Holmes Theatre offers free tix for Dallas Brass
You know the old adage, the best things in life are free?
That theory will be demonstrated on Thursday, Feb. 18, as Detroit Lakes' Historic Holmes Theatre presents a special performance by the world-renowned brass ensemble, the Dallas Brass -- with no admission fee.
Though the 7:30 p.m. performance is free, seating is limited, so tickets must still be reserved in advance by calling 218-844-SHOW or visiting the Historic Holmes Theatre Box Office, located at 806 Summit Ave, Detroit Lakes.
The Historic Holmes Theatre was recently awarded a grant through the Lake Region Arts Council via funding provided by the Minnesota Arts and Cultural Heritage Fund to cover the full cost of bringing The Dallas Brass to Detroit Lakes.
This Heritage Fund was set up after the Clean Water, Land and Legacy Amendment was passed by Minnesota voters in November 2008, creating new resources for the arts as well as land conservation, water conservation and parks.
"We are so excited and thankful to be able to offer a performance of this caliber to the people of our region, free of charge," said Amy Stearns, executive director of the Historic Holmes Theatre. "We can be proud to live in a state where the citizens recognize the value that the arts have in our everyday lives."
The Historic Holmes Theatre received the grant to provide access to the arts for the people of rural Minnesota. More than 800 people, many of which do not attend theater performances regularly, will have the opportunity to see the Dallas Brass show for free.
"There are 837 seats available -- but they're going fast!" Stearns said, adding that the Dallas Brass concert will be "fun, lively and crazy -- great for the whole family. They play everything from patriotic music to Gershwin, Broadway and today's music, and they interact with the audience."
Also, the musicians of the Dallas Brass will be working with about 280 area middle and high school band students in one-on-one and large group rehearsals and clinics during their time in Detroit Lakes.
The band will rehearse one song with Detroit Lakes Middle School students in the morning, and another with Detroit Lakes High School students in the afternoon. Each group will then perform the songs with the Dallas Brass during their evening performance.
In between the two rehearsals, the six musicians will be holding a master clinic for not only the Detroit Lakes students, but students from Waubun and the surrounding area. Stearns said there are still a few openings for the master clinic; interested middle and high school students should contact the theater to sign up.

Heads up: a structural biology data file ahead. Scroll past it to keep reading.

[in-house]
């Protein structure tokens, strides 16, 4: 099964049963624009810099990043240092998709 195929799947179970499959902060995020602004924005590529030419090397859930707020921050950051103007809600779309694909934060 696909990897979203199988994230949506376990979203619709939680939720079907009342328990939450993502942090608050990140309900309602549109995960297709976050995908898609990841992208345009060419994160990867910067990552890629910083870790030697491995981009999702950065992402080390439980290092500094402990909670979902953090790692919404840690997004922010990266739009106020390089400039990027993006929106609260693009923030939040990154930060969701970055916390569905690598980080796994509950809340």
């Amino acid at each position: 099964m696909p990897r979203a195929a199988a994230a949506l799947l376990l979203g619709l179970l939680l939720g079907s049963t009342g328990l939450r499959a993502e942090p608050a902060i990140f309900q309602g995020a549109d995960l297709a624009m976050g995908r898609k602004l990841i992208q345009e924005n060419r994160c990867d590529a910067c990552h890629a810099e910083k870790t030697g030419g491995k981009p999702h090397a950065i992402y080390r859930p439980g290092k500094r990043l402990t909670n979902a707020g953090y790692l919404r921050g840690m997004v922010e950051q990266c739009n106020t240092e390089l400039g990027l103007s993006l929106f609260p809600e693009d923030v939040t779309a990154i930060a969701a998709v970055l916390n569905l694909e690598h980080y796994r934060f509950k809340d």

According to Dallas Brass founder and director Michael Levine, bringing their music to the students in the communities they visit is an essential part of what they do.
"It's kind of our trademark that whenever we come into a community and do a concert, we get the kids involved," Levine said in a telephone interview. "It's a win-win situation.
"Seeing these kids get so excited by the music is so worth it," he added. "It's magic."
Since its founding by Levine in 1983, the Dallas Brass has become one of America's foremost musical ensembles. The group has established a unique blend of traditional brass instruments with a full complement of drums and percussion, which creates a performing entity of extraordinary range and musical challenges. The Dallas Brass repertoire includes classical masterpieces, Dixieland, swing, Broadway, Hollywood and patriotic music.
"This concert is called 'American Musical Journey,' and it's all American music, going back to (the time of) George Washington all the way up to the present day, more or less," Levine said. "We try to give people an overview of American musical history."
A native of St. Louis Park, Minn., Levine attended the University of Minnesota and then the Juilliard School of Music in New York, before taking his first gig as assistant principal trombone in the Jerusalem (Israel) Symphony Orchestra.
After four years overseas, he came back to find that his parents had moved to Dallas.
"I started a brass quintet there 28 years ago, and I'm still doing it," he said. "You'd think after 28 years, it would get old, but it's actually the opposite."